WealthManagement Magazine

Lessons From Schwab

Unfortunately, when Schwab CEO David Pottruck and leadership guru Terry Pearce sat down to write their book on passion-driven growth in an Internet-driven world, they only managed to squeeze in a few, superficial glimpses into Schwab's success. But Clicks and Mortar is intended to offer advice on how to build a corporate culture. By that measure, they are successful. Pottruck illustrates how an executive

Unfortunately, when Schwab CEO David Pottruck and leadership guru Terry Pearce sat down to write their book on “passion-driven growth in an Internet-driven world,” they only managed to squeeze in a few, superficial glimpses into Schwab's success.

But “Clicks and Mortar” is intended to offer advice on how to build a corporate culture. By that measure, they are successful. Pottruck illustrates how an executive must hold himself to a higher standard than the rank-and-file.

“Shortly after I became one of the top executives at Schwab, I began dating an employee,” he writes. Since there was no policy against dating, he was surprised when Chuck Schwab disapproved. “The rules for me as president of the company were different from the rules for other people.”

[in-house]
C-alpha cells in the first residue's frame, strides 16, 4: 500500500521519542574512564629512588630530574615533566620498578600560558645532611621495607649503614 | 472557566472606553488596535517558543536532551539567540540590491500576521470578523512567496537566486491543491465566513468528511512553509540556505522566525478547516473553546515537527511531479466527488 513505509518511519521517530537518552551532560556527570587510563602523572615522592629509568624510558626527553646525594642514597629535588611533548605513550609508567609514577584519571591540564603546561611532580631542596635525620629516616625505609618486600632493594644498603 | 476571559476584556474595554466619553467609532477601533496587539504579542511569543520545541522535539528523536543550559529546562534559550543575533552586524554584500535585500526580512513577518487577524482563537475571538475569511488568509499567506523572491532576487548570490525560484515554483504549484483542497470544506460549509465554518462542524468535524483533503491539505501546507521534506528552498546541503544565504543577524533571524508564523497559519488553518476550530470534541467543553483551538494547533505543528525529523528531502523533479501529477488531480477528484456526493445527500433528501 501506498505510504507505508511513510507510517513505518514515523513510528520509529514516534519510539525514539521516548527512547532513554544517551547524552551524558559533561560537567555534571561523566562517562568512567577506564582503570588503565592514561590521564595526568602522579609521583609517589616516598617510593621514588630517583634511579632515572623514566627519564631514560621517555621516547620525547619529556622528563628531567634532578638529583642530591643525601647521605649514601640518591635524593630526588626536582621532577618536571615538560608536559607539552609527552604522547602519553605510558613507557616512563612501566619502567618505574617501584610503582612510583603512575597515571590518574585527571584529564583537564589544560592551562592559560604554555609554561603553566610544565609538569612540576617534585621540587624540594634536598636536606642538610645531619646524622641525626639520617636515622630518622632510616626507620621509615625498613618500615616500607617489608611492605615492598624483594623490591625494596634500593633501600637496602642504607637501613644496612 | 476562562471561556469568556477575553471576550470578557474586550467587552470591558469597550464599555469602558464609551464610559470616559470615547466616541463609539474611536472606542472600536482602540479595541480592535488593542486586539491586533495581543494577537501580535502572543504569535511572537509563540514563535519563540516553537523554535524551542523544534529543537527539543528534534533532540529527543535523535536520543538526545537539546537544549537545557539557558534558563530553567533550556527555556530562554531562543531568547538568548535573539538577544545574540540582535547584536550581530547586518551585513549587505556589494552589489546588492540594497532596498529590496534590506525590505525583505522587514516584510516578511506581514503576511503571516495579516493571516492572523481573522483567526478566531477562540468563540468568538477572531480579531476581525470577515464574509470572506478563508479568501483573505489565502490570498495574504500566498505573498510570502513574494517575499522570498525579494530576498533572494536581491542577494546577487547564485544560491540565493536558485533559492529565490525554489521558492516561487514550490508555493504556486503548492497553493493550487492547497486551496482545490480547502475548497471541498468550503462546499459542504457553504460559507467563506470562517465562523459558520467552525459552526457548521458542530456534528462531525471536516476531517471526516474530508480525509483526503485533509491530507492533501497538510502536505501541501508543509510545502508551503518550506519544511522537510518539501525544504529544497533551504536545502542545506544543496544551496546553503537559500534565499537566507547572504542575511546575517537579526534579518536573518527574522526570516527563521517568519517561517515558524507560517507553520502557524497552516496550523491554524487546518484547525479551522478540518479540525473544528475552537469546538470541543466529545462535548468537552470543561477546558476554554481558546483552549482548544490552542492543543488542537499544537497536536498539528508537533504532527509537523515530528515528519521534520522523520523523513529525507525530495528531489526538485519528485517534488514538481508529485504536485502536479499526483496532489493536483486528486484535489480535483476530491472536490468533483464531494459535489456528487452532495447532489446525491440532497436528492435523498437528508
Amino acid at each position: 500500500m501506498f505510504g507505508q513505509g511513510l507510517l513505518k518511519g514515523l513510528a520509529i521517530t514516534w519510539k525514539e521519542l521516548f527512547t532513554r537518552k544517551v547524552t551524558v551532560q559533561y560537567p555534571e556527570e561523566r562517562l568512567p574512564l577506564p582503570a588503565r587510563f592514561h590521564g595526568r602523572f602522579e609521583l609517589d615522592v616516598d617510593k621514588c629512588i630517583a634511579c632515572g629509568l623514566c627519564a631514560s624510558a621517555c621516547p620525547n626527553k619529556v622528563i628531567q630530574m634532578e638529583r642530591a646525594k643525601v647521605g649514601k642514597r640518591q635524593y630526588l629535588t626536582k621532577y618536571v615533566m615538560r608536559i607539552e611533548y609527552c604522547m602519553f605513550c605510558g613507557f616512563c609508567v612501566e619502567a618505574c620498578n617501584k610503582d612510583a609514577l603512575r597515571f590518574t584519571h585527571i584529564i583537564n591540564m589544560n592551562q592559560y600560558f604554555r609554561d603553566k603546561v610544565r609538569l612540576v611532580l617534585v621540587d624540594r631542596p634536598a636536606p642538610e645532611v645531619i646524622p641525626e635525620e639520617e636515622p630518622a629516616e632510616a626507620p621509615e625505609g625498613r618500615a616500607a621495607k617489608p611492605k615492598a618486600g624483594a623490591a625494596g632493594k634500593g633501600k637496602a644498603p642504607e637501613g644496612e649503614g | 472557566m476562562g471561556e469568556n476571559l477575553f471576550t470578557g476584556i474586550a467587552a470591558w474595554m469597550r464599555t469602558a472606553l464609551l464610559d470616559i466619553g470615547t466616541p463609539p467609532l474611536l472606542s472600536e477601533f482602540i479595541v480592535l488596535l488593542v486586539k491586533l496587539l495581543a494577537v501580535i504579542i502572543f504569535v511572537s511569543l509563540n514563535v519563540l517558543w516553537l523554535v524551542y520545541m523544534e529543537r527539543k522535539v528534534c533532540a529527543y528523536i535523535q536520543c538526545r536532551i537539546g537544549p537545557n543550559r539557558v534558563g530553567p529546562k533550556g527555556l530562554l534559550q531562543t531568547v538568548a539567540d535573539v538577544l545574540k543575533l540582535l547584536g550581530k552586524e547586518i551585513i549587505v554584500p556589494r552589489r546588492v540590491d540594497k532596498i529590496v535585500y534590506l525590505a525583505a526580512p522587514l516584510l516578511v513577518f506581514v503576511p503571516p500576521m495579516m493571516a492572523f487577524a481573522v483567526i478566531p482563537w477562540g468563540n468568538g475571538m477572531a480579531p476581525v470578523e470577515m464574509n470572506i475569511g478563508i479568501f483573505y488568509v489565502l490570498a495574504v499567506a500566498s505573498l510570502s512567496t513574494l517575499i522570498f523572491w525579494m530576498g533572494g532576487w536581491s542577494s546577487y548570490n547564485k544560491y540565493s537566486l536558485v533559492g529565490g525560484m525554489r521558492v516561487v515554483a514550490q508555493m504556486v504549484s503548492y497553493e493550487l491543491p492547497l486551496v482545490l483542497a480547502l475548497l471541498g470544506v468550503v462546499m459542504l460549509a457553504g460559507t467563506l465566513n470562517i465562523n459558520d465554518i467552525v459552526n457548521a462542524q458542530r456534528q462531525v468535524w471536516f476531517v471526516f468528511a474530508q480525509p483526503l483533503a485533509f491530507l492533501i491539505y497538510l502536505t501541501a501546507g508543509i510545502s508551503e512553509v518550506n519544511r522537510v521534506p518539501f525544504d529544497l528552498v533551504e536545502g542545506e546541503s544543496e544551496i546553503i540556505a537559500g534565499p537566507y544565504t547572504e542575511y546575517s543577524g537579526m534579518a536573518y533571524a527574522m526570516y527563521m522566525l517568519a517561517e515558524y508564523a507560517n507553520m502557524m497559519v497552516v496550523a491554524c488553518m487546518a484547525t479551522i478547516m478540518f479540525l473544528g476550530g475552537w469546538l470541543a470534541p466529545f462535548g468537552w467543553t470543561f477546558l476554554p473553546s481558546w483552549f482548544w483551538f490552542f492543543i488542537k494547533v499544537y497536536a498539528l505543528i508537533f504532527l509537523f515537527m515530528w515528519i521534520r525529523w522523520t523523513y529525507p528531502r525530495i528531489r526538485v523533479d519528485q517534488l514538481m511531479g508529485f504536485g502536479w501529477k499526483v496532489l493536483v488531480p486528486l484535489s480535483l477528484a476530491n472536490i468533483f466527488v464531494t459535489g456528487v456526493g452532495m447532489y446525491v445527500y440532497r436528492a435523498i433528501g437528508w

In hindsight, Pottruck says Schwab was right. And the story has a happy ending. Pottruck's subordinate, Emily, left the company and the two got married.

When the firm became overwhelmed with demand for financial advice, the company maintained its core value of offering objective information, Pottruck says. It refused to employ commissioned brokers and offered independent research. “We could have just blown the values … and offered what traditional firms were offering,” he writes.

“Clicks and Mortar,” published by Jossey-Bass (ISBN 0787952737), is $26 at bookstores and online.

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